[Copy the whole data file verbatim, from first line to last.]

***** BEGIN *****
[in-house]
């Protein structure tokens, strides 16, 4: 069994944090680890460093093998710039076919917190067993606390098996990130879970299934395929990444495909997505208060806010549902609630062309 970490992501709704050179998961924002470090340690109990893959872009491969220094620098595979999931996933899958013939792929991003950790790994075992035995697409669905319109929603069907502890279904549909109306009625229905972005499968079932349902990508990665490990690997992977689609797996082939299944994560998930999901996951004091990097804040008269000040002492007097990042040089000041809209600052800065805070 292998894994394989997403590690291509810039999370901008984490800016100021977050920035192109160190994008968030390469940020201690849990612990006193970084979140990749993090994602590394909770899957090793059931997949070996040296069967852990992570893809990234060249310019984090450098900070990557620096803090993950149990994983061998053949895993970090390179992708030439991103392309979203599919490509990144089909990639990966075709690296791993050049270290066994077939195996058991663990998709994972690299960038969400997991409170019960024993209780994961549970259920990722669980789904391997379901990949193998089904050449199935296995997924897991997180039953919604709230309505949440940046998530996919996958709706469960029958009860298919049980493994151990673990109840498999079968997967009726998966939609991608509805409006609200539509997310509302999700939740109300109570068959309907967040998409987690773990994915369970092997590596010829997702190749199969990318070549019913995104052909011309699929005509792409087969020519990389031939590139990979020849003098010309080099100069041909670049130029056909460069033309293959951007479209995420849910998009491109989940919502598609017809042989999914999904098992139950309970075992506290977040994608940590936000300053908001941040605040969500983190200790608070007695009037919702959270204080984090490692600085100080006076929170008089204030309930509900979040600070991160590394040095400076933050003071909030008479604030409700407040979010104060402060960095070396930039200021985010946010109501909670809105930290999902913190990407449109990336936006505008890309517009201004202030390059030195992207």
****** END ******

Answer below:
[in-house]
């Protein structure tokens, strides 16, 4: 069994944090680890460093093998710039076919917190067993606390098996990130879970299934395929990444495909997505208060806010549902609630062309 970490992501709704050179998961924002470090340690109990893959872009491969220094620098595979999931996933899958013939792929991003950790790994075992035995697409669905319109929603069907502890279904549909109306009625229905972005499968079932349902990508990665490990690997992977689609797996082939299944994560998930999901996951004091990097804040008269000040002492007097990042040089000041809209600052800065805070 292998894994394989997403590690291509810039999370901008984490800016100021977050920035192109160190994008968030390469940020201690849990612990006193970084979140990749993090994602590394909770899957090793059931997949070996040296069967852990992570893809990234060249310019984090450098900070990557620096803090993950149990994983061998053949895993970090390179992708030439991103392309979203599919490509990144089909990639990966075709690296791993050049270290066994077939195996058991663990998709994972690299960038969400997991409170019960024993209780994961549970259920990722669980789904391997379901990949193998089904050449199935296995997924897991997180039953919604709230309505949440940046998530996919996958709706469960029958009860298919049980493994151990673990109840498999079968997967009726998966939609991608509805409006609200539509997310509302999700939740109300109570068959309907967040998409987690773990994915369970092997590596010829997702190749199969990318070549019913995104052909011309699929005509792409087969020519990389031939590139990979020849003098010309080099100069041909670049130029056909460069033309293959951007479209995420849910998009491109989940919502598609017809042989999914999904098992139950309970075992506290977040994608940590936000300053908001941040605040969500983190200790608070007695009037919702959270204080984090490692600085100080006076929170008089204030309930509900979040600070991160590394040095400076933050003071909030008479604030409700407040979010104060402060960095070396930039200021985010946010109501909670809105930290999902913190990407449109990336936006505008890309517009201004202030390059030195992207």